One client unhappy with her job started coaching with me. She felt her options were limited by her lack of formal education in her chosen field. Through our work together she learned that in addition to her technical knowledge, she had tremendous strengths in the process aspects of work: providing clear structure for teams, facilitating group discussions, and resolving issues in order to move projects forward. These abilities were so natural for her that she not only didn’t notice them, but also didn’t value them. We all know that these skills are needed and that not everyone has them. With her new awareness she was able to seek greater leadership opportunities in which to use these skills. As a result she was more fulfilled at work and contributed even more to the field she cares so much about.

Another client had innovative ideas for improving his field, but wasn’t sure how to bring those ideas to the external world. As we worked together he became not only clearer about strengths but also more confident in his leadership skills. He had the ability to organize large systems, break down complex visions into understandable actions, and build strong relationships. Now he had the realization that he could leverage these natural abilities to create great organizational change. His idea is now front and center in his organization.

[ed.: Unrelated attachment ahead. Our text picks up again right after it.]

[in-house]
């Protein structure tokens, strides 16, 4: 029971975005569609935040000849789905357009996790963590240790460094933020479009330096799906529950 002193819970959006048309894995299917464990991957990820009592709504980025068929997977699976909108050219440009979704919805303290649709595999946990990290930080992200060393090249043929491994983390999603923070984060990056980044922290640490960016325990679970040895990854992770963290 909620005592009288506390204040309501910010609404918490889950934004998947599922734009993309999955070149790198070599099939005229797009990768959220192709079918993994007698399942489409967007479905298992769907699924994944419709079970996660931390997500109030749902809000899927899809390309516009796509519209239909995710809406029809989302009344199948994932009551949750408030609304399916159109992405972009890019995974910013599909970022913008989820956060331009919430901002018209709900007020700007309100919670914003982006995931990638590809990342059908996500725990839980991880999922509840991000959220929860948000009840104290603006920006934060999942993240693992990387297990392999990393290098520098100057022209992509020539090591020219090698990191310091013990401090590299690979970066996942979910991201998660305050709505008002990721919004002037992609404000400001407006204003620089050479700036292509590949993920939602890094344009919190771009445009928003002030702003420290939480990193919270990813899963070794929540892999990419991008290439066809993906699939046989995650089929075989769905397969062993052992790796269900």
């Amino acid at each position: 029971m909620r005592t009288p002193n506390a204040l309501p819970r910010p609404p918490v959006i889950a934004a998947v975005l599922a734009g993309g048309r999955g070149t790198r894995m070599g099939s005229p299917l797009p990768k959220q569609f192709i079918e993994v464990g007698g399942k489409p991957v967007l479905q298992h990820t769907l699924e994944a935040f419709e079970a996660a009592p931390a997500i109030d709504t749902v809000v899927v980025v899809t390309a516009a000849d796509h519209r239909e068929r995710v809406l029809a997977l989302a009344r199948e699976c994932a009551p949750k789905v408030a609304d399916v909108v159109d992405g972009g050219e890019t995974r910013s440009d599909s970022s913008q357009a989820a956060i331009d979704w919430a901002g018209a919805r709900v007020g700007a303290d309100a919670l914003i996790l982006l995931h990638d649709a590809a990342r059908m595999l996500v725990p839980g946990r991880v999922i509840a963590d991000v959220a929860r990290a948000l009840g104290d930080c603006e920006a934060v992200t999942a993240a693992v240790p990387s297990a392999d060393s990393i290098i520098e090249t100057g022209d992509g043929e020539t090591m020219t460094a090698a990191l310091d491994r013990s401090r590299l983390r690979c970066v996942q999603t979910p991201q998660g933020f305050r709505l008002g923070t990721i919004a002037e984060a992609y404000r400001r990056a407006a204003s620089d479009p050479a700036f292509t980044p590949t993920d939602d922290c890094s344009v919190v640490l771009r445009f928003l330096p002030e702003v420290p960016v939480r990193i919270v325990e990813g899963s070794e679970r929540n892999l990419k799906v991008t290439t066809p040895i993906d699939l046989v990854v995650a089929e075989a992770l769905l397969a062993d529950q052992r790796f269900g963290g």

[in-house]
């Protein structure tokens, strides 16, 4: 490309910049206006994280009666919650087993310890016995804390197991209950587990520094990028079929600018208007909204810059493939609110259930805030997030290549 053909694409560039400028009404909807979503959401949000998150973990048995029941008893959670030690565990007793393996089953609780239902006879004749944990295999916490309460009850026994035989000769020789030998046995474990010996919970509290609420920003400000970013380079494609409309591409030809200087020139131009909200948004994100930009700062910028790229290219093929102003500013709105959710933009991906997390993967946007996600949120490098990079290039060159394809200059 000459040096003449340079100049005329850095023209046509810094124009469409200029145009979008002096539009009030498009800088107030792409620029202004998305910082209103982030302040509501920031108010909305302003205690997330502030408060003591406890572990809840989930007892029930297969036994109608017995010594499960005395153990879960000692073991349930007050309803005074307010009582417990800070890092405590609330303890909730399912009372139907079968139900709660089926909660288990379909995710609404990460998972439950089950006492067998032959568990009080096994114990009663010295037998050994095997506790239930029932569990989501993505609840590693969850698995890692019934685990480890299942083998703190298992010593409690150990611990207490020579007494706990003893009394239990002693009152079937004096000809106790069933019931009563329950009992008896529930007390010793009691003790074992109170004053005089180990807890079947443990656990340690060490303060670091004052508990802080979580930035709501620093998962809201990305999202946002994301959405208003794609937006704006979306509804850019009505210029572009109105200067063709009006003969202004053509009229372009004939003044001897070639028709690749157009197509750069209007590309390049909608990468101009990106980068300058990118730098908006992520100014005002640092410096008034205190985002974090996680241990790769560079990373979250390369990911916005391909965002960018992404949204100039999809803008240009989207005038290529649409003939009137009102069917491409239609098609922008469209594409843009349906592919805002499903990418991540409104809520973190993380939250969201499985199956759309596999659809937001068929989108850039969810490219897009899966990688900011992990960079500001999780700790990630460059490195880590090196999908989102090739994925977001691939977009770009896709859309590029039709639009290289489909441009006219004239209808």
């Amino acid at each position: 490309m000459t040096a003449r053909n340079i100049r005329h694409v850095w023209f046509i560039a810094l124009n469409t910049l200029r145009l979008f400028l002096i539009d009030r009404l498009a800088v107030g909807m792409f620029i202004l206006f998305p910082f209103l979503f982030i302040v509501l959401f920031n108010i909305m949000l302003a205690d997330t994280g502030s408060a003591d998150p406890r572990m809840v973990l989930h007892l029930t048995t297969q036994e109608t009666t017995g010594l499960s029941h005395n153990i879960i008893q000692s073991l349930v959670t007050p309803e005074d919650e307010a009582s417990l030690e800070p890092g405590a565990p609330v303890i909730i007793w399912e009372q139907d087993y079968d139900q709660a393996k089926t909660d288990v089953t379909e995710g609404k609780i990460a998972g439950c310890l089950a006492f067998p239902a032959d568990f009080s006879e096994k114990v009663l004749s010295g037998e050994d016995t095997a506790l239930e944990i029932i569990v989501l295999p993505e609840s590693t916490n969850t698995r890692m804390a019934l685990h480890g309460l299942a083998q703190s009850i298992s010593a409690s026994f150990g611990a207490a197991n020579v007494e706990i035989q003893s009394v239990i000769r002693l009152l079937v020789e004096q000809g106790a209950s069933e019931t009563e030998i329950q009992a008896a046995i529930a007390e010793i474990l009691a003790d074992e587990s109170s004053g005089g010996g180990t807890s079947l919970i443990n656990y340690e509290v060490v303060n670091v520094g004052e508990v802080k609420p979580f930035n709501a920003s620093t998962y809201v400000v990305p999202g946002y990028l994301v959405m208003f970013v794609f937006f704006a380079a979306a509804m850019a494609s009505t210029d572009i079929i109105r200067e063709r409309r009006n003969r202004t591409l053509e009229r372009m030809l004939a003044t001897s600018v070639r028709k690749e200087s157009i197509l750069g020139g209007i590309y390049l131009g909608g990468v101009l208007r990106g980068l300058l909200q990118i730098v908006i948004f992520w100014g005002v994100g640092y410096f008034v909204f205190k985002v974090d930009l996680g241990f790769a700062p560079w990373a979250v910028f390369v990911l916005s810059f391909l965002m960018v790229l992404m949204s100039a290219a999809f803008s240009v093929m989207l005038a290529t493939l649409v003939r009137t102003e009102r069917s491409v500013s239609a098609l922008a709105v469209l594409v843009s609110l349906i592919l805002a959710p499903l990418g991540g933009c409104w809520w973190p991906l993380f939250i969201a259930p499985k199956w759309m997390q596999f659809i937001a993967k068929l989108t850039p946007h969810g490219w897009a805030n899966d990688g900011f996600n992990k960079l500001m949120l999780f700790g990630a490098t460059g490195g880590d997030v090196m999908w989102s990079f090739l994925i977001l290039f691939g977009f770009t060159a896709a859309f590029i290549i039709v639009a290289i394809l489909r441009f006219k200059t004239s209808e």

The better we know our strengths the more we can experience joy in our efforts. We also become more confident in our abilities, actually “owning” our qualities, abilities, and skills. With more clarity and more confidence, we are better positioned to impact our environment.